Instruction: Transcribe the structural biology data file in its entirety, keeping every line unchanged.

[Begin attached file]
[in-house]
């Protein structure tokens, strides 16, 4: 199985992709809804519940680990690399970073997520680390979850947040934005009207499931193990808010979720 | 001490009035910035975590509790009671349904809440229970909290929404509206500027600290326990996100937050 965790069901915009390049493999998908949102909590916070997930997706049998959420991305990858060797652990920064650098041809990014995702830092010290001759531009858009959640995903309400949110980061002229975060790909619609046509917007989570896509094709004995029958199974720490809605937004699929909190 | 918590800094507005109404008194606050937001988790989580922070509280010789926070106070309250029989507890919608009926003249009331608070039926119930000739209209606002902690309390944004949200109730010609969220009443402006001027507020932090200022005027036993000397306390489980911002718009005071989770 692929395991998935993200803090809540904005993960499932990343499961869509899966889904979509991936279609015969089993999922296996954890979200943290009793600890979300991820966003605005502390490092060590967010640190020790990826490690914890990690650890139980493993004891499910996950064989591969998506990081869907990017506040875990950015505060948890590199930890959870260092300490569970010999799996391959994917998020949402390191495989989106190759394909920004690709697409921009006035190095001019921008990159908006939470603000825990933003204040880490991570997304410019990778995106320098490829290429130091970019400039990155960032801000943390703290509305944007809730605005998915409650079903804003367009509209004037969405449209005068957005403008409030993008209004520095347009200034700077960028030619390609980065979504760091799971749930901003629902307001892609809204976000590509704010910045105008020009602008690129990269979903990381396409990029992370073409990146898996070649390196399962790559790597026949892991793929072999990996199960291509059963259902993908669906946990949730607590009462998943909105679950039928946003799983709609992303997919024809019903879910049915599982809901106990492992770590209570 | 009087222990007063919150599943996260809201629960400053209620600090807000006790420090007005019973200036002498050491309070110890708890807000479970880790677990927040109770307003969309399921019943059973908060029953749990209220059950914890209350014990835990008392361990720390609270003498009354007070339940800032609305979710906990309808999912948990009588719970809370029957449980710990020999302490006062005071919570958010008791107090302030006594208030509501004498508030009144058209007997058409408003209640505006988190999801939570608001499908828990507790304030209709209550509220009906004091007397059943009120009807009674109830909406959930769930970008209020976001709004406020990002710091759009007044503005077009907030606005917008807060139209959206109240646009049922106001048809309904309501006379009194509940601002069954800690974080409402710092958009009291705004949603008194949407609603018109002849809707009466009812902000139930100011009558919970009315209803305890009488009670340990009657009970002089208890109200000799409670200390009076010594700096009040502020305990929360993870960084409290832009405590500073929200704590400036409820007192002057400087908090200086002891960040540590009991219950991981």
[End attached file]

[in-house]
């Protein structure tokens, strides 16, 4: 199985992709809804519940680990690399970073997520680390979850947040934005009207499931193990808010979720 | 001490009035910035975590509790009671349904809440229970909290929404509206500027600290326990996100937050 965790069901915009390049493999998908949102909590916070997930997706049998959420991305990858060797652990920064650098041809990014995702830092010290001759531009858009959640995903309400949110980061002229975060790909619609046509917007989570896509094709004995029958199974720490809605937004699929909190 | 918590800094507005109404008194606050937001988790989580922070509280010789926070106070309250029989507890919608009926003249009331608070039926119930000739209209606002902690309390944004949200109730010609969220009443402006001027507020932090200022005027036993000397306390489980911002718009005071989770 692929395991998935993200803090809540904005993960499932990343499961869509899966889904979509991936279609015969089993999922296996954890979200943290009793600890979300991820966003605005502390490092060590967010640190020790990826490690914890990690650890139980493993004891499910996950064989591969998506990081869907990017506040875990950015505060948890590199930890959870260092300490569970010999799996391959994917998020949402390191495989989106190759394909920004690709697409921009006035190095001019921008990159908006939470603000825990933003204040880490991570997304410019990778995106320098490829290429130091970019400039990155960032801000943390703290509305944007809730605005998915409650079903804003367009509209004037969405449209005068957005403008409030993008209004520095347009200034700077960028030619390609980065979504760091799971749930901003629902307001892609809204976000590509704010910045105008020009602008690129990269979903990381396409990029992370073409990146898996070649390196399962790559790597026949892991793929072999990996199960291509059963259902993908669906946990949730607590009462998943909105679950039928946003799983709609992303997919024809019903879910049915599982809901106990492992770590209570 | 009087222990007063919150599943996260809201629960400053209620600090807000006790420090007005019973200036002498050491309070110890708890807000479970880790677990927040109770307003969309399921019943059973908060029953749990209220059950914890209350014990835990008392361990720390609270003498009354007070339940800032609305979710906990309808999912948990009588719970809370029957449980710990020999302490006062005071919570958010008791107090302030006594208030509501004498508030009144058209007997058409408003209640505006988190999801939570608001499908828990507790304030209709209550509220009906004091007397059943009120009807009674109830909406959930769930970008209020976001709004406020990002710091759009007044503005077009907030606005917008807060139209959206109240646009049922106001048809309904309501006379009194509940601002069954800690974080409402710092958009009291705004949603008194949407609603018109002849809707009466009812902000139930100011009558919970009315209803305890009488009670340990009657009970002089208890109200000799409670200390009076010594700096009040502020305990929360993870960084409290832009405590500073929200704590400036409820007192002057400087908090200086002891960040540590009991219950991981």